It is not unusual for people to come to the table with very different interests, but it is also not unrealistic for them to walk away with a shared agenda and common goals. It happens in communities throughout the country. It can happen here in the House of Commons. That spirit of co-operation can also happen as leaders throughout our country work together to find solutions to our shared challenges.

As someone who was born and raised in West Vancouver and the Sunshine Coast, I am proud that the Speech from the Throne has spoken clearly about the importance of all of our country's regions and their local needs. This government knows that the economic concerns being felt by Canadians in our regions are real. It is listening to Canadians in those regions.

On this, Canadians can be sure that the government will work with provinces, territories, municipalities, indigenous groups, stakeholders, industries and Canadians to find solutions.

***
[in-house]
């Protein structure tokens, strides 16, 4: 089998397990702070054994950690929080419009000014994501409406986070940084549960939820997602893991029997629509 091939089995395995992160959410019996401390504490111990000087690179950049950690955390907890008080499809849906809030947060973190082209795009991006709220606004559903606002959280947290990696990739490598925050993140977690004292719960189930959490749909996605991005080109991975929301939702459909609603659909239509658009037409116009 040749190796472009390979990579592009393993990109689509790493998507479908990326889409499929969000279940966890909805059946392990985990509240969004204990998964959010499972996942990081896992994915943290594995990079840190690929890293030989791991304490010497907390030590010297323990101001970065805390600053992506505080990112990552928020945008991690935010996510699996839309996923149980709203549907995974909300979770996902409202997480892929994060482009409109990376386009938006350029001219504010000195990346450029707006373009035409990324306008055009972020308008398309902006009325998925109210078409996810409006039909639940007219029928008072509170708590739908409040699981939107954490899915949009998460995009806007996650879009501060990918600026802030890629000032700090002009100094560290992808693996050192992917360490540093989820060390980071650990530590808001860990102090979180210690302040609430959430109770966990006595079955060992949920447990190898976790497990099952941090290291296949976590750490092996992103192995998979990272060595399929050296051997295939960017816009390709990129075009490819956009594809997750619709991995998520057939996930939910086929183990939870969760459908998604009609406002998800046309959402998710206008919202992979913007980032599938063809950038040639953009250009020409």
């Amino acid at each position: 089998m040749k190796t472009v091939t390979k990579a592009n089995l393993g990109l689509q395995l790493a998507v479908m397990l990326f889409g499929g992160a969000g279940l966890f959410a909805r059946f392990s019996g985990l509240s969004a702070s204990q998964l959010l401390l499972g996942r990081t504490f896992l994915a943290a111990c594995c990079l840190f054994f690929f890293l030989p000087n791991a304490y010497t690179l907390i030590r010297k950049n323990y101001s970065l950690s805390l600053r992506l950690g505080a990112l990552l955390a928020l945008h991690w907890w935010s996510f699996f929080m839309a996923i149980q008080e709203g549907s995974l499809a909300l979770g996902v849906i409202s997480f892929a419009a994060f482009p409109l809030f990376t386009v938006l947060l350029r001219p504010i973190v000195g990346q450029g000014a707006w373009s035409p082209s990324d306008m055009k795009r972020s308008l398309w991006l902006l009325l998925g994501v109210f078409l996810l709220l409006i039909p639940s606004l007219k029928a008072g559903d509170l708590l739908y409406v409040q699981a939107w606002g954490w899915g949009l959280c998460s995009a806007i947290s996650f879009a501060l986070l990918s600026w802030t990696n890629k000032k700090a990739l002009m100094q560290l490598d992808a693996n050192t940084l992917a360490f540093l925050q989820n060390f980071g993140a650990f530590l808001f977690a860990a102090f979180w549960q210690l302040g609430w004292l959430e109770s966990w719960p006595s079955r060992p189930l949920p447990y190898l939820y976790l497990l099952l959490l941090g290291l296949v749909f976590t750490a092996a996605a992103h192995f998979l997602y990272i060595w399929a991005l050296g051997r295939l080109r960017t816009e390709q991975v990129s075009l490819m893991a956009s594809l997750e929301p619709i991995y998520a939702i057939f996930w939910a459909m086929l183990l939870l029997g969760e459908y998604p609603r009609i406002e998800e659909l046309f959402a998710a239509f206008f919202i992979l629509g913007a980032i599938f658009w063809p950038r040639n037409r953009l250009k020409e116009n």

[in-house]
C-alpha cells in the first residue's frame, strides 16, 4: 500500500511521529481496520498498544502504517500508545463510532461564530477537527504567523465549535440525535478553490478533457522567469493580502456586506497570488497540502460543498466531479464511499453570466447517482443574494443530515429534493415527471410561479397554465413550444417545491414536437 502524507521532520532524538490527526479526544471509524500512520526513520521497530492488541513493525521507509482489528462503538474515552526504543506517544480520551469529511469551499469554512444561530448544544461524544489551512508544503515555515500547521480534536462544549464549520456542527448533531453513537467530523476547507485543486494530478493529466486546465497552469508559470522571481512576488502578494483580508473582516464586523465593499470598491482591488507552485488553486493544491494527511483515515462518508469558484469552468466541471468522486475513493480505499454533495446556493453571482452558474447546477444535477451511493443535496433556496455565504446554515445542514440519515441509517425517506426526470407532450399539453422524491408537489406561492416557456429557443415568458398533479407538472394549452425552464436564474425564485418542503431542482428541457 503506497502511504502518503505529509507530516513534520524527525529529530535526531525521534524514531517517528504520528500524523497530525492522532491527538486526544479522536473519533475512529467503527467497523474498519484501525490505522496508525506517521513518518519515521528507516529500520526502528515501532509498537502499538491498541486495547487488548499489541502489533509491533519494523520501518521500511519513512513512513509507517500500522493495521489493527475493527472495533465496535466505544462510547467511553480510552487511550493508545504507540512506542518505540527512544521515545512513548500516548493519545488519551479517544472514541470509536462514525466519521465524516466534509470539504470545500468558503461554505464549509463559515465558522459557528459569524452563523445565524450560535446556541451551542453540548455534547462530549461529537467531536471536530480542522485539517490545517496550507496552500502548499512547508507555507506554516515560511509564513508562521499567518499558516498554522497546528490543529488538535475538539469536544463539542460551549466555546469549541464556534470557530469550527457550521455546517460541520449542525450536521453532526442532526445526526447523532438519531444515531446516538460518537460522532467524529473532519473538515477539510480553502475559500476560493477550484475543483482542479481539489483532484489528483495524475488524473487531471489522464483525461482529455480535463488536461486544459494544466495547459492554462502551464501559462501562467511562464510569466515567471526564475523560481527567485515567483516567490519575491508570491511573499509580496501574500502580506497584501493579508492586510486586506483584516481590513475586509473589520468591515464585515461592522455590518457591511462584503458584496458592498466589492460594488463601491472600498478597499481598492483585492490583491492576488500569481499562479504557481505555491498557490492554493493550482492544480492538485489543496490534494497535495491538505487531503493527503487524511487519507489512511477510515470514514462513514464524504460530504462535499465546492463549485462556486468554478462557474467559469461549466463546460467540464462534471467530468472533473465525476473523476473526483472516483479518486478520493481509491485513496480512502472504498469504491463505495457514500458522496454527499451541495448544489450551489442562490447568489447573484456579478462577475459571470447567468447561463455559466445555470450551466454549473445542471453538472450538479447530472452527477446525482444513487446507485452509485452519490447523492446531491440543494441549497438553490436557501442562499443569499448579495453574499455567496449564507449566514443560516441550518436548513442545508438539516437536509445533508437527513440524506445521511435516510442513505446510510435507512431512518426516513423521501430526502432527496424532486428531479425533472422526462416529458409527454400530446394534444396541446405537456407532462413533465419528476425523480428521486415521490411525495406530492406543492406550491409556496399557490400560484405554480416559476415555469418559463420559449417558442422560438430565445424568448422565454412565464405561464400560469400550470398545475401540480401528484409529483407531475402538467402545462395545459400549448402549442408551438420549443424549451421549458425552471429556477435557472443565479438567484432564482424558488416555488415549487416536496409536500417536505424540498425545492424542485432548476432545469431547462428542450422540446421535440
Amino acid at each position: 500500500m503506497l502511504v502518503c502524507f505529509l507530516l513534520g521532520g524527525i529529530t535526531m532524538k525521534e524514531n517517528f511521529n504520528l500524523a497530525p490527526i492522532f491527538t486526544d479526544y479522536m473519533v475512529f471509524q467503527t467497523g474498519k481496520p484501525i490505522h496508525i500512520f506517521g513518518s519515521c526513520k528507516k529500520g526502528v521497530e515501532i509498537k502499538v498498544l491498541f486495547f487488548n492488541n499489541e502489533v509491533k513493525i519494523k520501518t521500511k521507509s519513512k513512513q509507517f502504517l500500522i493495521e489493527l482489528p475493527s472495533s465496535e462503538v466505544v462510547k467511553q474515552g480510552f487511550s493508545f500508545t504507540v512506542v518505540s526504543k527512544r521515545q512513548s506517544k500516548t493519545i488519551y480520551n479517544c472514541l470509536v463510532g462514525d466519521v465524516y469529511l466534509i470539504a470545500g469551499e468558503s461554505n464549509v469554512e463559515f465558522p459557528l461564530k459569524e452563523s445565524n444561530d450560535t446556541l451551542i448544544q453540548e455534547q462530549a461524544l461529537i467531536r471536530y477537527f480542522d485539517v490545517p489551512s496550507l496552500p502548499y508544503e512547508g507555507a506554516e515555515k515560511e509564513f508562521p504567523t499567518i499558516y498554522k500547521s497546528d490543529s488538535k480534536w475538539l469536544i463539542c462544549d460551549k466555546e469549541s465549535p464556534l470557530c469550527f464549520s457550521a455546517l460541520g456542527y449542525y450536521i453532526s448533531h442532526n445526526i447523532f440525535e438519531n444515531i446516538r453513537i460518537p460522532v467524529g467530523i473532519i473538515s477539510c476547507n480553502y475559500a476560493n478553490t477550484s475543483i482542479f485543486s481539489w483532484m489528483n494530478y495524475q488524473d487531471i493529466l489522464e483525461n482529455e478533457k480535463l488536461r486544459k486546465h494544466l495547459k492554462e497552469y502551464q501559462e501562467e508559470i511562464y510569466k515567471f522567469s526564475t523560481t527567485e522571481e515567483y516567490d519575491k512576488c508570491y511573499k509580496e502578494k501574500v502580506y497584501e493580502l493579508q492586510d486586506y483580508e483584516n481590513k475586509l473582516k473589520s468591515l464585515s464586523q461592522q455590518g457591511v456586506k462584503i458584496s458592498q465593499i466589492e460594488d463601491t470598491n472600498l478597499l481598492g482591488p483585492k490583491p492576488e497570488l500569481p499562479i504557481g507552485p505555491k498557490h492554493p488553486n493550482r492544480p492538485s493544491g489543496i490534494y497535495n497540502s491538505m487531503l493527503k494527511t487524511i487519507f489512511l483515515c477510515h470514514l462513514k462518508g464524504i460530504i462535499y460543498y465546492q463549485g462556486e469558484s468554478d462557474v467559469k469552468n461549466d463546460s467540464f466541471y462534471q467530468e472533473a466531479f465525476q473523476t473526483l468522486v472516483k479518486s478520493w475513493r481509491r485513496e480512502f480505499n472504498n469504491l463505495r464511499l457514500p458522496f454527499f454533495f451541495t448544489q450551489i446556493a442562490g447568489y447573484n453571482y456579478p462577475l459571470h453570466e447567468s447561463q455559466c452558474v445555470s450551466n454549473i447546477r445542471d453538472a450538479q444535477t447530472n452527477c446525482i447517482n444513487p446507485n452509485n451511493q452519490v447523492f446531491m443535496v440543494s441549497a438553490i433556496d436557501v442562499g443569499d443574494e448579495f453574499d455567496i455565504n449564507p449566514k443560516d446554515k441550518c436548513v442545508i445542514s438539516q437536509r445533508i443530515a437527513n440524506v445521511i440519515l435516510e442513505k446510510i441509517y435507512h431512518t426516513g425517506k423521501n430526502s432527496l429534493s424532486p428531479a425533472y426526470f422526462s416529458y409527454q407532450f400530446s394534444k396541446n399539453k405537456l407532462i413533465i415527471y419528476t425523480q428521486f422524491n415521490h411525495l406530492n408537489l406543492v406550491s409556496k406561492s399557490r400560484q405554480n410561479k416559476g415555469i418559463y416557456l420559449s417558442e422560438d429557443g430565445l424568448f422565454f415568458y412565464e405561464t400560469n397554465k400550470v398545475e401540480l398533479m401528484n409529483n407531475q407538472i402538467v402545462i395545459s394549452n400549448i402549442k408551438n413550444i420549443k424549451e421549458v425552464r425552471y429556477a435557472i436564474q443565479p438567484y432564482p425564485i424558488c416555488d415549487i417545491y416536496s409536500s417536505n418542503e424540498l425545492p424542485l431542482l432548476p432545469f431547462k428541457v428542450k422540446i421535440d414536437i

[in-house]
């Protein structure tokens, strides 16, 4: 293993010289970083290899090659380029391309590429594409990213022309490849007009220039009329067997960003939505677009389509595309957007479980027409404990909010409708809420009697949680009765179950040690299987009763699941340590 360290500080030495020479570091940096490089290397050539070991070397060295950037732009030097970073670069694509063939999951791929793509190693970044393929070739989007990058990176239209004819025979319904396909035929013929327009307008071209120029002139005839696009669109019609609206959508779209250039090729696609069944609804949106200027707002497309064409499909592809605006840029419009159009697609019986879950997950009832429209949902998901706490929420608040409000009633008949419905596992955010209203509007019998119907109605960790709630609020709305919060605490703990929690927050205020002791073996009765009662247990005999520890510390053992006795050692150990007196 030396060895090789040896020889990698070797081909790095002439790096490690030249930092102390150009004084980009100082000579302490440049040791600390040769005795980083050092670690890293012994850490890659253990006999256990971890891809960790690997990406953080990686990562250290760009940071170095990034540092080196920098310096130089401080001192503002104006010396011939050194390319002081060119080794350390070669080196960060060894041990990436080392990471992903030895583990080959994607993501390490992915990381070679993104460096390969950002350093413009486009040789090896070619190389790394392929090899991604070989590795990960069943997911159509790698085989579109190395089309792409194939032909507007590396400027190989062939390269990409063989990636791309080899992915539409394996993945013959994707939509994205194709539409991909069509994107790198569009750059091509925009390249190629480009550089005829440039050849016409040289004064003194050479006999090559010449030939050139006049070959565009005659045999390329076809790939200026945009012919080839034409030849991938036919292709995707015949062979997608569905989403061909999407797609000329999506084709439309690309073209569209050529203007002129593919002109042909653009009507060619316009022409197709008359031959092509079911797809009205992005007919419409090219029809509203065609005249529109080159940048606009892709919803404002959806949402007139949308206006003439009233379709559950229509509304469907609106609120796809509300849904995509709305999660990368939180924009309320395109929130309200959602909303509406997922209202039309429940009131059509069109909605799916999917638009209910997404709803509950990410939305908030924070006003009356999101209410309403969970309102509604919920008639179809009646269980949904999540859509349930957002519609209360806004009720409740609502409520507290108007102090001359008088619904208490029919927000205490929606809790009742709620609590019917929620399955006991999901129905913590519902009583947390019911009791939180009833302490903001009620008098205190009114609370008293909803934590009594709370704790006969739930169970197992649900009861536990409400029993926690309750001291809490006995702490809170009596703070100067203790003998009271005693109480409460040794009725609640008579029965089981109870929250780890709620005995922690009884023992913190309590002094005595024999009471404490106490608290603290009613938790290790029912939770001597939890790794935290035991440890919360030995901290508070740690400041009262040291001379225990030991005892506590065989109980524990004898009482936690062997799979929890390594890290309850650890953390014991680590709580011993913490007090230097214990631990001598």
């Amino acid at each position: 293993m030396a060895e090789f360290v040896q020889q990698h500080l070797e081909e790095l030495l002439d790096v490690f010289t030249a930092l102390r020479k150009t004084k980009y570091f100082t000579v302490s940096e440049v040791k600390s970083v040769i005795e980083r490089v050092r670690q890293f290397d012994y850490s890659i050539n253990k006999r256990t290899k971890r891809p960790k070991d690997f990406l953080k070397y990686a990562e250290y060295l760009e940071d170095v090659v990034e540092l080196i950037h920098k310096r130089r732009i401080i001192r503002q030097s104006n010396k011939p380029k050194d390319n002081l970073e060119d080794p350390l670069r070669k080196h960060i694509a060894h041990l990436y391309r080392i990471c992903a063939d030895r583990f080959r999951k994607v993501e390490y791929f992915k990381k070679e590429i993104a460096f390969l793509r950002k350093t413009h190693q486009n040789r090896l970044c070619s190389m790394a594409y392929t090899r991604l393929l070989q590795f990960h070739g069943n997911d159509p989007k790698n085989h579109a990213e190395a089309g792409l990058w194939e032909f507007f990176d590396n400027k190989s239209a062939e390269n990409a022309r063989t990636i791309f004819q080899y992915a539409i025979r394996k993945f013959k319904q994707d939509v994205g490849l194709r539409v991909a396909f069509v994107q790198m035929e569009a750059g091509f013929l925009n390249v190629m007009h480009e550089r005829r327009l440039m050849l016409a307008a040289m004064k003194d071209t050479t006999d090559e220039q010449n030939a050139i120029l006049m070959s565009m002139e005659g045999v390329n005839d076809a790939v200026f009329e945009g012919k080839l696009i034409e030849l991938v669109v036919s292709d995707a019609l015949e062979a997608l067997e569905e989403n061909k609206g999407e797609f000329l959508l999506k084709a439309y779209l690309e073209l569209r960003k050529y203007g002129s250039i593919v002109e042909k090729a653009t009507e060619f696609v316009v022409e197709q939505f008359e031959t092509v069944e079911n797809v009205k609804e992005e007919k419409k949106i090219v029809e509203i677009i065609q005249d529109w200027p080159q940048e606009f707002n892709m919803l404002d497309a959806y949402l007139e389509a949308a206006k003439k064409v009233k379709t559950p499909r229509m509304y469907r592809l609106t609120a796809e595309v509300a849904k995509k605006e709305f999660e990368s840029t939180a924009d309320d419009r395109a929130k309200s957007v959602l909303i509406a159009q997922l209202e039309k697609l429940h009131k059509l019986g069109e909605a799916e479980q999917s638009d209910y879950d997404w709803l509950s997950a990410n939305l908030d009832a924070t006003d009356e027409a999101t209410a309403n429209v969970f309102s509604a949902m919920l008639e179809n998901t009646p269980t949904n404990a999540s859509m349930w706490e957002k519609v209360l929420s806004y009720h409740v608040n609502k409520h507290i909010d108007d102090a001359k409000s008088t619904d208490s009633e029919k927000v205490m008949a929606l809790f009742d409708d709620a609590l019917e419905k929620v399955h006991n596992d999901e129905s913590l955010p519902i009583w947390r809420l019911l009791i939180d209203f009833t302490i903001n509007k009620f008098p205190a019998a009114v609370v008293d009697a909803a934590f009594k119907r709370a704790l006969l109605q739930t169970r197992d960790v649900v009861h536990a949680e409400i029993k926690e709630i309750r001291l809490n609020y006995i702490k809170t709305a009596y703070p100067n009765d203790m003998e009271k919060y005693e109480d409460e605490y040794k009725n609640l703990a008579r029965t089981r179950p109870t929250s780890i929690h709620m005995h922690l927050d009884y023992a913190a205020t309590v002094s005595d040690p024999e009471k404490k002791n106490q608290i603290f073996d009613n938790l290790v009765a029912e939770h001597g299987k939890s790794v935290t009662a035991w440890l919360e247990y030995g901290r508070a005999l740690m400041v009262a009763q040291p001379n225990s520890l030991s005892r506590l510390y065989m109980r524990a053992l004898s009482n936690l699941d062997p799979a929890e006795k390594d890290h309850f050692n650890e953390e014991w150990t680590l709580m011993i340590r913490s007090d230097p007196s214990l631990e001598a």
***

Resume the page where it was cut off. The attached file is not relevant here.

There is no greater challenge facing this country, and indeed this world, than fighting climate change. The science on this growing threat to our planet is clear. It is undeniable. Already we are seeing the affects: devastating floods and forest fires, coastal erosion and pollution of our oceans.

The changes to the world we know now will only grow worse, spiralling faster and faster in the coming years and decades. We are leaving a world to our children and our grandchildren that could be much different than the world in which we have grown up. We recognize this threat. We must act. We must do our best to fight this threat.

I believe strongly in this government's pan-Canadian framework on clean growth and climate change. I am committed to building upon this groundbreaking plan to ensure that Canadian businesses will seize upon the immense economic opportunities that are involved in the transition to the clean economy of the 21st century.

Over the past four years, our government has provided national leadership to take action on climate change. In October's election, a clear majority of Canadians voted in favour of ambitious climate action.